Old School Sauces

Okay, so I’ve been researching “turn of the century” (1900’s) recipes for an upcoming dinner we’ll be cooking, and was intrigued at how cooks from that time period used breadcrumbs and egg yolks as thickeners for sauces.

Made this sauce tonight, incorporating some of those old techniques and, I’m telling ya…amazing!


1 cup chicken stock
dash of black pepper and garlic powder
2 eggs yolks, room temp
2-3 Tbs. fine breadcrumbs
1/4 cup sour cream

Bring stock to a simmer.

Mix egg yolks until smooth and slowly incorporate into the stock, whisking constantly, until smooth.

Whisk in bread crumbs, then sour cream, until smooth. Cook at a low simmer 5-8 minutes until thickened.

Serve over chicken and/or steamed veggies (asparagus or broccoli would be ideal).


-Chef Perry




Freezing One-Cup Servings of Homemade Stock

Found another great use for my Pampered Chef* 1-Cup Prep Bowls (typically I used these for my mise en place). They’re also perfect for freezing 1 cup servings of homemade stock for future recipes!

In a previous post on making stock (see link below), I showed you how to use an ice-cube tray to make smaller servings of stock, which are great for when I just want to add a little flavor to a sauce, or for steaming veggies.

However, sometimes I need a larger quantity for rice dishes, gravies, soup bases, etc. In those cases, these one-cup servings really come in handy.

Chx Stock Mise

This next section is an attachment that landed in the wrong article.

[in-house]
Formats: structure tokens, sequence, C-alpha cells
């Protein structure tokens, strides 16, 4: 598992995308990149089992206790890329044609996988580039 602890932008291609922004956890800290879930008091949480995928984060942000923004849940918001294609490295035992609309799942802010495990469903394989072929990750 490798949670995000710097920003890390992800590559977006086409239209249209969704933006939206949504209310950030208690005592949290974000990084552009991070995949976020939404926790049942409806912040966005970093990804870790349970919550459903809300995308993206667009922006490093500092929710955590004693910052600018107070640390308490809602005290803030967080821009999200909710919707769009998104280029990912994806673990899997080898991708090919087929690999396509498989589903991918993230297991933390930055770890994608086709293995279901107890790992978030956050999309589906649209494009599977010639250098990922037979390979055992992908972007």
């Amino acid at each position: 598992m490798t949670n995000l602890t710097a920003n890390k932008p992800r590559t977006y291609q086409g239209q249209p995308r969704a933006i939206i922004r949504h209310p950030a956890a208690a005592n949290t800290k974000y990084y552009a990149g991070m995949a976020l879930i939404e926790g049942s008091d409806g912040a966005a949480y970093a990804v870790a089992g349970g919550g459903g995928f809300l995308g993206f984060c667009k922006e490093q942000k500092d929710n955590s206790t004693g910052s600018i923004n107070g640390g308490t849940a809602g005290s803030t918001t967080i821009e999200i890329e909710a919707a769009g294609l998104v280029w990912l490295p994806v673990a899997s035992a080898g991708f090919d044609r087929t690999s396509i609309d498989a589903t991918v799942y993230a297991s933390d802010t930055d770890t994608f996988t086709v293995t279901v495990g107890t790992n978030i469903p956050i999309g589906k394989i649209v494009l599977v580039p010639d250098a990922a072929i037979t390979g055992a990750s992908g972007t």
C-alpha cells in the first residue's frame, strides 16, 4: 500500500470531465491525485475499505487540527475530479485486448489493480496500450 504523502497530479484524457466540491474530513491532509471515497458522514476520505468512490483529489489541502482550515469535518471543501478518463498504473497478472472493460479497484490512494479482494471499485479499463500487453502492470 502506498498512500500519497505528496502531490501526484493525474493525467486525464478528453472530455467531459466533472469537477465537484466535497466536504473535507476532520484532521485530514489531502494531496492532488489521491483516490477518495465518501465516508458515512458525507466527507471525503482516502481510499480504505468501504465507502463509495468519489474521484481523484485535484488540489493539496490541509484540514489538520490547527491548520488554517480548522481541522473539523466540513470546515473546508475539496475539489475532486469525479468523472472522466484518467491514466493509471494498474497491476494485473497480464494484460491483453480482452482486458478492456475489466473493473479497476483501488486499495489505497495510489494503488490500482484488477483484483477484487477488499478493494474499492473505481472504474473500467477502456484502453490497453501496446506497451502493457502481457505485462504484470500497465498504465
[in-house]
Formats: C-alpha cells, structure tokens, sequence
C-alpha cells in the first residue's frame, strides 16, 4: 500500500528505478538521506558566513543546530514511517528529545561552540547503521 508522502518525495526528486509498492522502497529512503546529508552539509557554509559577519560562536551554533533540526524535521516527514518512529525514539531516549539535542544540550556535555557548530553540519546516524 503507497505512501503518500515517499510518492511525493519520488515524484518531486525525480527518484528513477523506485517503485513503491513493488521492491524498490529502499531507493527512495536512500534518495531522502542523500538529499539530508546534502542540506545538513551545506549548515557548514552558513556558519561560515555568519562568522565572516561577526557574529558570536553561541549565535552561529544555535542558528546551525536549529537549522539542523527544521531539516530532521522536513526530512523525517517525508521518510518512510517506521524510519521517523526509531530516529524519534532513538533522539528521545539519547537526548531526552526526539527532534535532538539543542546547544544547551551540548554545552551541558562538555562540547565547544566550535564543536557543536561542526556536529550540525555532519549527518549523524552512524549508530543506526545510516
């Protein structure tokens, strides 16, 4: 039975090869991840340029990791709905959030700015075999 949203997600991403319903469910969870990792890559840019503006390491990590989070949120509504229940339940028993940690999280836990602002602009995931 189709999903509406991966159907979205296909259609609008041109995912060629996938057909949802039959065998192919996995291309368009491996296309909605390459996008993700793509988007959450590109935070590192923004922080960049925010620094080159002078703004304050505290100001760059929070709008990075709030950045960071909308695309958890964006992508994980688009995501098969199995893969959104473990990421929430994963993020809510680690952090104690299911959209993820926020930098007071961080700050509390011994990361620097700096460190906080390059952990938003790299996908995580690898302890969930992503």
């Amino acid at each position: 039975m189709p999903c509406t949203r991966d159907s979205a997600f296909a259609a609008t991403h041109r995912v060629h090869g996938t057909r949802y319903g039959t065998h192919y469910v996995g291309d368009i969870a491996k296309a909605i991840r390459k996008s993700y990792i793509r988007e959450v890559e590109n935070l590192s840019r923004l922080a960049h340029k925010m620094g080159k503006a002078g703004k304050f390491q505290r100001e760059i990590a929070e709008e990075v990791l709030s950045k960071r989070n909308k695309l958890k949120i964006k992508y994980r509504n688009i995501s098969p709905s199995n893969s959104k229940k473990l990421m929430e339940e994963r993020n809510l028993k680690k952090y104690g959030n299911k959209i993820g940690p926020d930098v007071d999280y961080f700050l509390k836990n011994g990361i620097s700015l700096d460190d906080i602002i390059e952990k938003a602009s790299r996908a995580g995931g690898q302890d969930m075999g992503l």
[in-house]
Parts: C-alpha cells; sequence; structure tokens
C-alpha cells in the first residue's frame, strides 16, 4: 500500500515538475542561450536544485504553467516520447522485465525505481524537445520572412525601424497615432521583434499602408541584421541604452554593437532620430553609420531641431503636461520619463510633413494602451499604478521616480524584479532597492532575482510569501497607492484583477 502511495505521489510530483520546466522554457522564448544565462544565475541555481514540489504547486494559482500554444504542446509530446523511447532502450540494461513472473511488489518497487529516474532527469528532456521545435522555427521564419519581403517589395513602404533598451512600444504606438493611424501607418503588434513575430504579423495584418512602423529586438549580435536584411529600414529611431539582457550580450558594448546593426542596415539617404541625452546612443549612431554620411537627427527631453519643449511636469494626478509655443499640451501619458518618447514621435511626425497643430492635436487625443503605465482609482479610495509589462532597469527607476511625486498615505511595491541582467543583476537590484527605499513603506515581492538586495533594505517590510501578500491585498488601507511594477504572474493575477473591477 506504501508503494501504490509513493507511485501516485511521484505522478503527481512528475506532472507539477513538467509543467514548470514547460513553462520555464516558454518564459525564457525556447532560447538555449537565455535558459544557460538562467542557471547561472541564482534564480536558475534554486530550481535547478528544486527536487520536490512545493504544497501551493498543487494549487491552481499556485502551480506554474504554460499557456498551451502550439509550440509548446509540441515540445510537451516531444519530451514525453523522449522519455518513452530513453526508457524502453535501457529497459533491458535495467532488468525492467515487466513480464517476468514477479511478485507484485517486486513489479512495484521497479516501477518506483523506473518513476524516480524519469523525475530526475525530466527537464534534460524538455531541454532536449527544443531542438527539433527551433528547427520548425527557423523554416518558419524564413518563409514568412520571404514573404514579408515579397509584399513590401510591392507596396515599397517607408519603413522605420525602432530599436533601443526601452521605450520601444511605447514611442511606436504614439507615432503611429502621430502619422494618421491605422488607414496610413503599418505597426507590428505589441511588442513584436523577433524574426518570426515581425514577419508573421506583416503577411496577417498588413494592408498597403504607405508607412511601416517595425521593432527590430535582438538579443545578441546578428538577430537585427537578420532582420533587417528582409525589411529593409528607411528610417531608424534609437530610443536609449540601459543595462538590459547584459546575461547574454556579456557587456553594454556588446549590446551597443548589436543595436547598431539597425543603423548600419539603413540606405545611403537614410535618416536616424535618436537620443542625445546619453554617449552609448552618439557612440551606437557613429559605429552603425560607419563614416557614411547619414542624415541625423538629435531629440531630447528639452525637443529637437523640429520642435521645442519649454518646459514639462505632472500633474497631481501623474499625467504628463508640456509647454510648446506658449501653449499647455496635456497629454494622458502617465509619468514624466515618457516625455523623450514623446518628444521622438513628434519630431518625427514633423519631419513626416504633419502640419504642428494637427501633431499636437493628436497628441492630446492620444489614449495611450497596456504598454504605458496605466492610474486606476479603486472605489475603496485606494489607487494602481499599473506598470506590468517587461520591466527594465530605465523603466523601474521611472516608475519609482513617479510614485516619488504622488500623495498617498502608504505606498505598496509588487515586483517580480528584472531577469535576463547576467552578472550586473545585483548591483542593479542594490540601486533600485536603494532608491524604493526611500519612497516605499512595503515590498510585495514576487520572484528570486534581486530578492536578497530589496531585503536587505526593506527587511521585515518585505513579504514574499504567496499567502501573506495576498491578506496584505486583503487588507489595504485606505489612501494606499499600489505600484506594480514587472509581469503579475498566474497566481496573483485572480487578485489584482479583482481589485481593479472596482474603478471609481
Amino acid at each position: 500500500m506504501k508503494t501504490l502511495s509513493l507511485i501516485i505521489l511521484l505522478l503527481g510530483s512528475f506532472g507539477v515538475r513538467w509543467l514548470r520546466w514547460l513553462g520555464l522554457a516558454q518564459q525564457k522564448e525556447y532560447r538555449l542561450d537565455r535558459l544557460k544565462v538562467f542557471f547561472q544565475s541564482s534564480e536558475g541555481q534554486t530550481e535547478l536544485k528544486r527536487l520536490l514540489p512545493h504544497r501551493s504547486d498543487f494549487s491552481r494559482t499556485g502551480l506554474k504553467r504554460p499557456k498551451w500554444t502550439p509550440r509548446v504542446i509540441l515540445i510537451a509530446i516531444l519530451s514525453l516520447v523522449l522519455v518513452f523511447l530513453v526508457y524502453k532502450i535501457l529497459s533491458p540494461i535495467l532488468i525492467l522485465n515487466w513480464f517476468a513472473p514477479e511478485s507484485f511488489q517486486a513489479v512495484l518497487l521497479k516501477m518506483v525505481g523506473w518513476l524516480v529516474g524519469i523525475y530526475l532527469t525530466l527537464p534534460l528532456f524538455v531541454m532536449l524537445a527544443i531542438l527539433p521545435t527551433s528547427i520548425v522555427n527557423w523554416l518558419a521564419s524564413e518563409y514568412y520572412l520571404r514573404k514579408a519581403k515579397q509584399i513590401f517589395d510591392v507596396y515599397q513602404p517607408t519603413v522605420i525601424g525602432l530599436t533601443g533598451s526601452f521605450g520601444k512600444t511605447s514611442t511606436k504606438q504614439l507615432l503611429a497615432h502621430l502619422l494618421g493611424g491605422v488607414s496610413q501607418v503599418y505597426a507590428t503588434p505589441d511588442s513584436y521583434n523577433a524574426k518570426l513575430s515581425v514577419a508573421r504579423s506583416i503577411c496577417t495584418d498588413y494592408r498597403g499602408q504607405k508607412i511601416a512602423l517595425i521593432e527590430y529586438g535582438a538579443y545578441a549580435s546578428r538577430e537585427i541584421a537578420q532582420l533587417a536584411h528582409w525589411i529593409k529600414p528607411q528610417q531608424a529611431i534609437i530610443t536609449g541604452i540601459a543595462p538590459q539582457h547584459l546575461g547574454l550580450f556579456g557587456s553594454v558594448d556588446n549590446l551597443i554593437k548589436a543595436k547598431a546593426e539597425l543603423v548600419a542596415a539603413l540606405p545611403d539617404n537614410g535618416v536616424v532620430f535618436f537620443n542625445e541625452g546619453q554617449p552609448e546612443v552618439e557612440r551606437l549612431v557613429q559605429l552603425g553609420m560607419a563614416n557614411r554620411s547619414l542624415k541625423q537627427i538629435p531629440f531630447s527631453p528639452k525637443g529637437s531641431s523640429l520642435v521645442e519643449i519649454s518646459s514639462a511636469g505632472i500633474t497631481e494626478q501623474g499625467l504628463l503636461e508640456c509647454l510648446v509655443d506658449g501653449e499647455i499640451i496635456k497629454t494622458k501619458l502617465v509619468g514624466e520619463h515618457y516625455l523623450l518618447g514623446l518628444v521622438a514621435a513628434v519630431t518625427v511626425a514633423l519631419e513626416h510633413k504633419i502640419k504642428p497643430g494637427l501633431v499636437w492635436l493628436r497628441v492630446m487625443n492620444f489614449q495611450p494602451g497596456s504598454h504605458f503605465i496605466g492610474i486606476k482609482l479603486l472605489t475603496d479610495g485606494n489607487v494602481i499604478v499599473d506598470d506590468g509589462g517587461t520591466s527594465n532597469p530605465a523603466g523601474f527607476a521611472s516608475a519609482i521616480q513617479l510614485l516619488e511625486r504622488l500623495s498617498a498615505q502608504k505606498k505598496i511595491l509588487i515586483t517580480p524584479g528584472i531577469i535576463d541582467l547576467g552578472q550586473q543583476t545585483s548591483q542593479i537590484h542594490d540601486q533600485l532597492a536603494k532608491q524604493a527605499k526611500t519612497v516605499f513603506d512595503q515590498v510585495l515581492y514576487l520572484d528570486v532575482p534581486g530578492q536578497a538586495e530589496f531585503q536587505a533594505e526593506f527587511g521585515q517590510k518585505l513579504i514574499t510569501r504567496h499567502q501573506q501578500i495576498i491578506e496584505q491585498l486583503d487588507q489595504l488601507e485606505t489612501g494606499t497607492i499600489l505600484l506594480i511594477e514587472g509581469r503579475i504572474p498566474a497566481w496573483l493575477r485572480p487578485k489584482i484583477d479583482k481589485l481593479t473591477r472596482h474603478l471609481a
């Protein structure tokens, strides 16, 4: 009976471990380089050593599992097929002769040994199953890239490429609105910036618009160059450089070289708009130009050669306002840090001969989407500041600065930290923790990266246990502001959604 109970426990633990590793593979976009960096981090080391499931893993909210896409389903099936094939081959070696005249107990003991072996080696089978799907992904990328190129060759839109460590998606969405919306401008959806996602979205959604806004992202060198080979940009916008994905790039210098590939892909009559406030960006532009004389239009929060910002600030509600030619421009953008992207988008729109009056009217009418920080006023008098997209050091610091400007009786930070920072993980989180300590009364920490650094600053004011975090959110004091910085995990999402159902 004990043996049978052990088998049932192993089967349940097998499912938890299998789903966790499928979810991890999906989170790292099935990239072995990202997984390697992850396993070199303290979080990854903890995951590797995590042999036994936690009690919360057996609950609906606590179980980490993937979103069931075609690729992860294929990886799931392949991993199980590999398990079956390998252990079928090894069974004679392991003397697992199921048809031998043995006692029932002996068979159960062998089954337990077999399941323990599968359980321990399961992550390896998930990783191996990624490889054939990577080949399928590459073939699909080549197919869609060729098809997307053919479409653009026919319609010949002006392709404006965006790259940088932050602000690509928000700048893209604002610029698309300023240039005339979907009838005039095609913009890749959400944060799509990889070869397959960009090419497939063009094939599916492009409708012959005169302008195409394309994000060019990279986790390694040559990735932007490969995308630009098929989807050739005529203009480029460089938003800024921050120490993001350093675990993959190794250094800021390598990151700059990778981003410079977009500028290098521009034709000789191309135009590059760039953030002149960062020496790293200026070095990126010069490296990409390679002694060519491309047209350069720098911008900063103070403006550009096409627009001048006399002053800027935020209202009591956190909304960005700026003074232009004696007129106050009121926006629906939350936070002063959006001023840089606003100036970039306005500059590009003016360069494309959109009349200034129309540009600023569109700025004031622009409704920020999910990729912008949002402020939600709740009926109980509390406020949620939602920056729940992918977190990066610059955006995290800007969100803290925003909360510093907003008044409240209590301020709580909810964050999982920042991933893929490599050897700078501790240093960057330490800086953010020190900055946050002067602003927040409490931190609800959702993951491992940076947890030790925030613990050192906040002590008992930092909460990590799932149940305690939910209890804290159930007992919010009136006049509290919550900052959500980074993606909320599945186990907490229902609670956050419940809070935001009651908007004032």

Just fill the bowls, cover and freeze over night. Cover and freeze overnight, then set the bowls, one at at time, in a shallow bowl of hot water for a few seconds, to loosen your brothcicle. (A butter knife, slipped between the ice and glass, helps pop them loose.)

If you use your stock quickly, as I do, a standard gallon-size zip bag is fine for storage. If you’re concerned about air effecting it over time, you can vacuum pack the individual servings.

Now you always have fresh, tasty stock (that doesn’t taste like an aluminum can) right at your finger tips, whenever you need it!

Here’s my previous post on how to make your own chicken stock at home…and here’s one of my favorite super simple recipes that uses homemade chicken stock: Chicken Rice!


Chef Perry

*If you’re interested in picking up some of these bowls, or other Pampered Chef products, we have a couple of hautemealz.com subscribers who would be happy to help you out. Send us a note and we’ll get you their contact info!


Mother and Daughter Making a SaladAt hautemealz.com, we’re all about helping busy families get back to the dinner table and share delicious, nutritious meals together, by helping you with the research, planning, and list-making that takes so much time…time that most of us just don’t have.

We create and personally test “real food” recipes for every night of the month, provide an easy-to-follow itemized grocery list for every week of the month, and offer constant support and training through our weekly newsletter, interactive blog, and social media sites…all for just $5.00 a month!

Classic, lighter-side, diabetic-friendly, and gluten-free meal plans in 2, 4, & 6 servings, are available.


Sauteed mushrooms: Canned vs Fresh

sauteed mushrooms

Our friend Tami asks:

Ok chef perry… I have a question that i should probably know the answer too but bcuz I am cooking for a large group of people, who i want to be impressed, I thought I better ask the expert… I am making a slow cooker (4 cookers full) beef roast with gravy and au jus, and i want to add canned mushrooms. It says that the roasts take 6-8 hours and the mushrooms aren’t on the recipe…

Do I wait to add them til towards the end? Will they get mushy if I add them in the beginning??? Your expertise would be greatly appreciated 😉

My response:

Well Tami, your canned mushrooms are going to be mushy straight out of the can, lol. If you MUST used canned, drain them and add about 10 minutes before the roast is done, as they only need to be warmed.